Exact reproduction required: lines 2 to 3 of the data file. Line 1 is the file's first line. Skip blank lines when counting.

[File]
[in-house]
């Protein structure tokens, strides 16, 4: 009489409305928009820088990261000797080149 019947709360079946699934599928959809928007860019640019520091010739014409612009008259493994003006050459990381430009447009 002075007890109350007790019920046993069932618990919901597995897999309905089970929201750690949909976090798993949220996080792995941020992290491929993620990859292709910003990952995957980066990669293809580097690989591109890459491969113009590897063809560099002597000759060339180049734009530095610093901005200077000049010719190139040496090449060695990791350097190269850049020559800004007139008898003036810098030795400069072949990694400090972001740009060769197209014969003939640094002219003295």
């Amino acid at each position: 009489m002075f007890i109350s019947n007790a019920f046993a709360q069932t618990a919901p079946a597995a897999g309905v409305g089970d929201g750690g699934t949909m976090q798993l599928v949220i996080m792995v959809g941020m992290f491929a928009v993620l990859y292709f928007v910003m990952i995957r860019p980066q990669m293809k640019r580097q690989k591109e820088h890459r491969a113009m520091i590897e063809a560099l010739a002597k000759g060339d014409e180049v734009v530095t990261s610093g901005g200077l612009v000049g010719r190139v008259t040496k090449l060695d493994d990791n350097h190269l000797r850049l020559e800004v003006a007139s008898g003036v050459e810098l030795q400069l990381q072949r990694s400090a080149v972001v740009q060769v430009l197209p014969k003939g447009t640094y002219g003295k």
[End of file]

């Protein structure tokens, strides 16, 4: 009489409305928009820088990261000797080149 019947709360079946699934599928959809928007860019640019520091010739014409612009008259493994003006050459990381430009447009 002075007890109350007790019920046993069932618990919901597995897999309905089970929201750690949909976090798993949220996080792995941020992290491929993620990859292709910003990952995957980066990669293809580097690989591109890459491969113009590897063809560099002597000759060339180049734009530095610093901005200077000049010719190139040496090449060695990791350097190269850049020559800004007139008898003036810098030795400069072949990694400090972001740009060769197209014969003939640094002219003295």
């Amino acid at each position: 009489m002075f007890i109350s019947n007790a019920f046993a709360q069932t618990a919901p079946a597995a897999g309905v409305g089970d929201g750690g699934t949909m976090q798993l599928v949220i996080m792995v959809g941020m992290f491929a928009v993620l990859y292709f928007v910003m990952i995957r860019p980066q990669m293809k640019r580097q690989k591109e820088h890459r491969a113009m520091i590897e063809a560099l010739a002597k000759g060339d014409e180049v734009v530095t990261s610093g901005g200077l612009v000049g010719r190139v008259t040496k090449l060695d493994d990791n350097h190269l000797r850049l020559e800004v003006a007139s008898g003036v050459e810098l030795q400069l990381q072949r990694s400090a080149v972001v740009q060769v430009l197209p014969k003939g447009t640094y002219g003295k």